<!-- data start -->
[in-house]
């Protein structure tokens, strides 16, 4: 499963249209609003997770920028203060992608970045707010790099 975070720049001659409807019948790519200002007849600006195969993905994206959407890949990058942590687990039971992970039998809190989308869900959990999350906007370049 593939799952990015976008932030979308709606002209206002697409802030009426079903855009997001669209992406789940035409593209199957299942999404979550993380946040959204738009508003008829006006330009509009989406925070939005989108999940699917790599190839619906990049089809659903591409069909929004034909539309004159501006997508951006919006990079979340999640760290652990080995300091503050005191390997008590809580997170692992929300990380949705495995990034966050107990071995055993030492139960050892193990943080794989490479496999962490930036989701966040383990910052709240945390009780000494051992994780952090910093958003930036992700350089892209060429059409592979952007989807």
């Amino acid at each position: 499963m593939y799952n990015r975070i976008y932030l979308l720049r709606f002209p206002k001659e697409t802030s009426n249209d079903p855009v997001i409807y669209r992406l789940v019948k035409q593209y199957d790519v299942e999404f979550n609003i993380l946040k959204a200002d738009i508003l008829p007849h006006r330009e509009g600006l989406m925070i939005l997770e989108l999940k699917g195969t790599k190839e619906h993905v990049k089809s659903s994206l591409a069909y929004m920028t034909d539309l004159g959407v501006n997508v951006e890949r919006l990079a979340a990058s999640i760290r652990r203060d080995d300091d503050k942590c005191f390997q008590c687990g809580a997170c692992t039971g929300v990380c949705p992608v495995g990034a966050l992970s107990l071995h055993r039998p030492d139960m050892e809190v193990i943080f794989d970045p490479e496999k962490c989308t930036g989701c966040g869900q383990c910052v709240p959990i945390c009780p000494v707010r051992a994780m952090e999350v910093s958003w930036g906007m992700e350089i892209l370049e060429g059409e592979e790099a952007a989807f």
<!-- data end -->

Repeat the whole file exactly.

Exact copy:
[in-house]
């Protein structure tokens, strides 16, 4: 499963249209609003997770920028203060992608970045707010790099 975070720049001659409807019948790519200002007849600006195969993905994206959407890949990058942590687990039971992970039998809190989308869900959990999350906007370049 593939799952990015976008932030979308709606002209206002697409802030009426079903855009997001669209992406789940035409593209199957299942999404979550993380946040959204738009508003008829006006330009509009989406925070939005989108999940699917790599190839619906990049089809659903591409069909929004034909539309004159501006997508951006919006990079979340999640760290652990080995300091503050005191390997008590809580997170692992929300990380949705495995990034966050107990071995055993030492139960050892193990943080794989490479496999962490930036989701966040383990910052709240945390009780000494051992994780952090910093958003930036992700350089892209060429059409592979952007989807």
């Amino acid at each position: 499963m593939y799952n990015r975070i976008y932030l979308l720049r709606f002209p206002k001659e697409t802030s009426n249209d079903p855009v997001i409807y669209r992406l789940v019948k035409q593209y199957d790519v299942e999404f979550n609003i993380l946040k959204a200002d738009i508003l008829p007849h006006r330009e509009g600006l989406m925070i939005l997770e989108l999940k699917g195969t790599k190839e619906h993905v990049k089809s659903s994206l591409a069909y929004m920028t034909d539309l004159g959407v501006n997508v951006e890949r919006l990079a979340a990058s999640i760290r652990r203060d080995d300091d503050k942590c005191f390997q008590c687990g809580a997170c692992t039971g929300v990380c949705p992608v495995g990034a966050l992970s107990l071995h055993r039998p030492d139960m050892e809190v193990i943080f794989d970045p490479e496999k962490c989308t930036g989701c966040g869900q383990c910052v709240p959990i945390c009780p000494v707010r051992a994780m952090e999350v910093s958003w930036g906007m992700e350089i892209l370049e060429g059409e592979e790099a952007a989807f």